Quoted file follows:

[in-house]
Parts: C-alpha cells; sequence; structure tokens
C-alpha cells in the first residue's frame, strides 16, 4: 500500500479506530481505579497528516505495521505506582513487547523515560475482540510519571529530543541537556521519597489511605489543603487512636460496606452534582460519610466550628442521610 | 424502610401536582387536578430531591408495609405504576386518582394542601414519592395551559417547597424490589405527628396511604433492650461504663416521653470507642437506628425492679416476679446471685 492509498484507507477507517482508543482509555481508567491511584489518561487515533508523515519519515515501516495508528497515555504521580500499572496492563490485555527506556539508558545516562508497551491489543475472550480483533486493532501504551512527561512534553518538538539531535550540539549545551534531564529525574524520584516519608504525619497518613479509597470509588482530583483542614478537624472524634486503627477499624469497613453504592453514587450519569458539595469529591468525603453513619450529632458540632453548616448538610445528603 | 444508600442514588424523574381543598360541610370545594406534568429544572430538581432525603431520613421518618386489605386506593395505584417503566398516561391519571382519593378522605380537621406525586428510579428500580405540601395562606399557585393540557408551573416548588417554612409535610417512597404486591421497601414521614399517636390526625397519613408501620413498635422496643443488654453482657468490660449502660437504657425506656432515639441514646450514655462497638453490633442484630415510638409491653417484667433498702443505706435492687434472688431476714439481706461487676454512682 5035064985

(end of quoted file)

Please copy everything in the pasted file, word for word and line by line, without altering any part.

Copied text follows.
[in-house]
Parts: C-alpha cells; sequence; structure tokens
C-alpha cells in the first residue's frame, strides 16, 4: 500500500479506530481505579497528516505495521505506582513487547523515560475482540510519571529530543541537556521519597489511605489543603487512636460496606452534582460519610466550628442521610 | 424502610401536582387536578430531591408495609405504576386518582394542601414519592395551559417547597424490589405527628396511604433492650461504663416521653470507642437506628425492679416476679446471685 492509498484507507477507517482508543482509555481508567491511584489518561487515533508523515519519515515501516495508528497515555504521580500499572496492563490485555527506556539508558545516562508497551491489543475472550480483533486493532501504551512527561512534553518538538539531535550540539549545551534531564529525574524520584516519608504525619497518613479509597470509588482530583483542614478537624472524634486503627477499624469497613453504592453514587450519569458539595469529591468525603453513619450529632458540632453548616448538610445528603 | 444508600442514588424523574381543598360541610370545594406534568429544572430538581432525603431520613421518618386489605386506593395505584417503566398516561391519571382519593378522605380537621406525586428510579428500580405540601395562606399557585393540557408551573416548588417554612409535610417512597404486591421497601414521614399517636390526625397519613408501620413498635422496643443488654453482657468490660449502660437504657425506656432515639441514646450514655462497638453490633442484630415510638409491653417484667433498702443505706435492687434472688431476714439481706461487676454512682 5035064985